First proof of Theorem 6.
The Hirzebruch–Riemann–Roch theorem implies that in complex dimension 2m the χ_{p}numbers in Eq. 1 are equal to the Hirzebruch–Todd numbers T_{2m}^{p}. In the special case when we evaluate on a smooth complex projective variety, or, more generally, on a compact Kähler manifold, the Hodge numbers h^{p,q} are bounded by the Betti numbers because of the Hodge decomposition of cohomology. Therefore, in this case, the Hirzebruch–Todd numbers T_{2m}^{p} are bounded by linear combinations of Betti numbers, and Theorem 6 follows from Theorem 5. This completes our first proof of Theorem 6.
One can also give a more direct proof of Theorem 6, without appealing to Theorem 5.
Second proof of Theorem 6.
The rational complex cobordism ring Ω_{★}^{U}⊗ℚ is a polynomial ring on generators γ_{1},γ_{2},…. The proof of Theorem 4 in ref. 4 provides a specific choice for the γ_{i}, which, for i ≥ 3, are in the kernel of the Hirzebruch χ_{y}genus defined by χ_{y} = Σ_{p}χ_{p}y^{p}. In fact, because products of ℂP^{1} and ℂP^{2} detect all of the components of the χ_{y}genus, any basis sequence can be modified by the addition of such products to achieve γ_{i} ∈ kerχ_{y} for i ≥ 3.
The Hirzebruch–Riemann–Roch theorem (2) implies that the χ_{p}numbers agree with the Hirzebruch–Todd numbers T_{2m}^{p}, so that the subspace ker_{χy} ⊂ Ω_{2m}^{U}⊗ℚ, which is spanned by monomials containing a γ_{i} with i ≥ 3, coincides with the annihilator of ℋ𝒯_{2m}.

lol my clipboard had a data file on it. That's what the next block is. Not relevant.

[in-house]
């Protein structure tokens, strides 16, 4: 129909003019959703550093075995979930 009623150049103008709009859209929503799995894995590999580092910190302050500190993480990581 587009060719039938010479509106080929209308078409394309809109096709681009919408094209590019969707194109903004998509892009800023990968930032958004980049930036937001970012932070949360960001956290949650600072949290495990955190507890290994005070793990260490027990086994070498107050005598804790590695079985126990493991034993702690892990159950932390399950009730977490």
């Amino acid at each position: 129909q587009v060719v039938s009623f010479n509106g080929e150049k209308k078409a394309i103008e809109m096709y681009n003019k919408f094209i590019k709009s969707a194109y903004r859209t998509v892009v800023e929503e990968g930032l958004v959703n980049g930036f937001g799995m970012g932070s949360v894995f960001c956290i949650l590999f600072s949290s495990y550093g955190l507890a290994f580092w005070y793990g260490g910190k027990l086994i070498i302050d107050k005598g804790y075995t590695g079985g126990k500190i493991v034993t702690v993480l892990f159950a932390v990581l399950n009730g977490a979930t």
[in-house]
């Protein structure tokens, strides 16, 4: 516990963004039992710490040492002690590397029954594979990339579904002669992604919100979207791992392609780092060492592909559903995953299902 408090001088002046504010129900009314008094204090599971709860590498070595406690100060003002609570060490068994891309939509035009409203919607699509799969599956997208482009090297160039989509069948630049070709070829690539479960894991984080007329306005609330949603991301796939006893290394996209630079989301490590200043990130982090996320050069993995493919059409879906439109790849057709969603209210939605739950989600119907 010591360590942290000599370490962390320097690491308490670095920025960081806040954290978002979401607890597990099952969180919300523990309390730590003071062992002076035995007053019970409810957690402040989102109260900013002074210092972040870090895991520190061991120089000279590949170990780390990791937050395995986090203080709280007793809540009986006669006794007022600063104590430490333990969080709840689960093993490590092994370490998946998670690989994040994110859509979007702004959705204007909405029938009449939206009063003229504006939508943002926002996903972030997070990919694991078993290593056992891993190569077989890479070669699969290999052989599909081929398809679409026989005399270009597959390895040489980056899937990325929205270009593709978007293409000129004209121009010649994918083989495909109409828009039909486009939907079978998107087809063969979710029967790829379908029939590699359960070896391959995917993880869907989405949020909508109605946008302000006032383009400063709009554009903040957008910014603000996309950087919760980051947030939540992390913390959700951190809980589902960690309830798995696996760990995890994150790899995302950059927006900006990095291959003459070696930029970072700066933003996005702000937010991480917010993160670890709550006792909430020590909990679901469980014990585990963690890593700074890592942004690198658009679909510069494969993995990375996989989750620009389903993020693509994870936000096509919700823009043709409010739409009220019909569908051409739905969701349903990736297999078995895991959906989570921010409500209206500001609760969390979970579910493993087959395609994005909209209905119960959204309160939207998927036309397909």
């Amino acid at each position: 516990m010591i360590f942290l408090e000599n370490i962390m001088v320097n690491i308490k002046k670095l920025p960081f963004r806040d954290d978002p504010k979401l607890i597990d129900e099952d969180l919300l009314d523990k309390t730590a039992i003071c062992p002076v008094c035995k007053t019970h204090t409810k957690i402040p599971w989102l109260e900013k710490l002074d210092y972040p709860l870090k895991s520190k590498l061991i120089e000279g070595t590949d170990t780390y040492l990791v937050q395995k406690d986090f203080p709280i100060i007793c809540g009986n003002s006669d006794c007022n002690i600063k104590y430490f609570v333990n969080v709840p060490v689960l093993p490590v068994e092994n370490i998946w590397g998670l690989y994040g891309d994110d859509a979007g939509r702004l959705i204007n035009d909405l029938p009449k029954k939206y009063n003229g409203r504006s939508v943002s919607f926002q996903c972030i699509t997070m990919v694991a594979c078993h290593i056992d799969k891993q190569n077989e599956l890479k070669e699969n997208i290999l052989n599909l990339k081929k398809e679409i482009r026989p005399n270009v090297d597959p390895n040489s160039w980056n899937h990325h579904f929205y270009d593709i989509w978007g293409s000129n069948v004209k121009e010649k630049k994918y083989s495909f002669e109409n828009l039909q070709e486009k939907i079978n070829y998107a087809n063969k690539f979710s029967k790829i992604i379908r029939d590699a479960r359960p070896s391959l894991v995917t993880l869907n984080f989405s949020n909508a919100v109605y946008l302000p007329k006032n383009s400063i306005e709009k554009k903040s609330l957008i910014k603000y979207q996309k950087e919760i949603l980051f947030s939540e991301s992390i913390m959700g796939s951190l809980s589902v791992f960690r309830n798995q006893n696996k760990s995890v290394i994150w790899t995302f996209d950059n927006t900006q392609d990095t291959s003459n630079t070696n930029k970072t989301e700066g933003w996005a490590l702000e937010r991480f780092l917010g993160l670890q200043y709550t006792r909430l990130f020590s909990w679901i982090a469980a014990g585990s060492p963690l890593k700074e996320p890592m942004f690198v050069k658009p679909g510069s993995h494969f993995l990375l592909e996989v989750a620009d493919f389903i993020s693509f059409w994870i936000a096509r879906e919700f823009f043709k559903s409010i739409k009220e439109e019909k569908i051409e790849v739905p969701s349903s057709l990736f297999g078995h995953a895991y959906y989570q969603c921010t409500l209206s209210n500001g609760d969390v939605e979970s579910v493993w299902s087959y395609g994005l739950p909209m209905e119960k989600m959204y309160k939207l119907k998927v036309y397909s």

The annihilator of the Pontryagin numbers is the kernel of the forgetful map Ω_{★}^{U}⊗ℚ → Ω_{★}⊗ℚ, which is the ideal generated by the γ_{i} with odd i.
Now, if f ∈ ℰ𝒫_{2m} ∩ ℋ𝒯_{2m}, then its kernel in the bordism group Ω_{2m}^{U}⊗ℚ contains all monomials containing a γ_{i} with i ≥ 3, and it also contains all monomials containing a γ_{i} with i odd. Therefore, the only monomial in the generators not contained in ker f is γ_{2}^{m}. If we normalize f then it follows that f = L_{m}.
This completes our second proof of Theorem 6.
It would be interesting to know whether there is an elementary algebraic or combinatorial proof of Theorem 6, showing directly from the definition (Eq. 2) of the Hirzebruch–Todd numbers that their span contains no Pontryagin numbers other than the multiples of L_{m}, without using bordism theory or the Hirzebruch–Riemann–Roch theorem.
Acknowledgments
I gratefully acknowledge several helpful comments and suggestions from P. Landweber and the support of The Bell Companies Fellowship at the Institute for Advanced Study in Princeton.
Footnotes
 ^{1}To whom correspondence should be addressed. Email: dieter{at}member.ams.org

Author contributions: D.K. performed research and wrote the paper.

The author declares no conflict of interest.

This article is a PNAS Direct Submission.
References
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 Hirzebruch F
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 Libgober AS,
 Wood JW
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 Kotschick D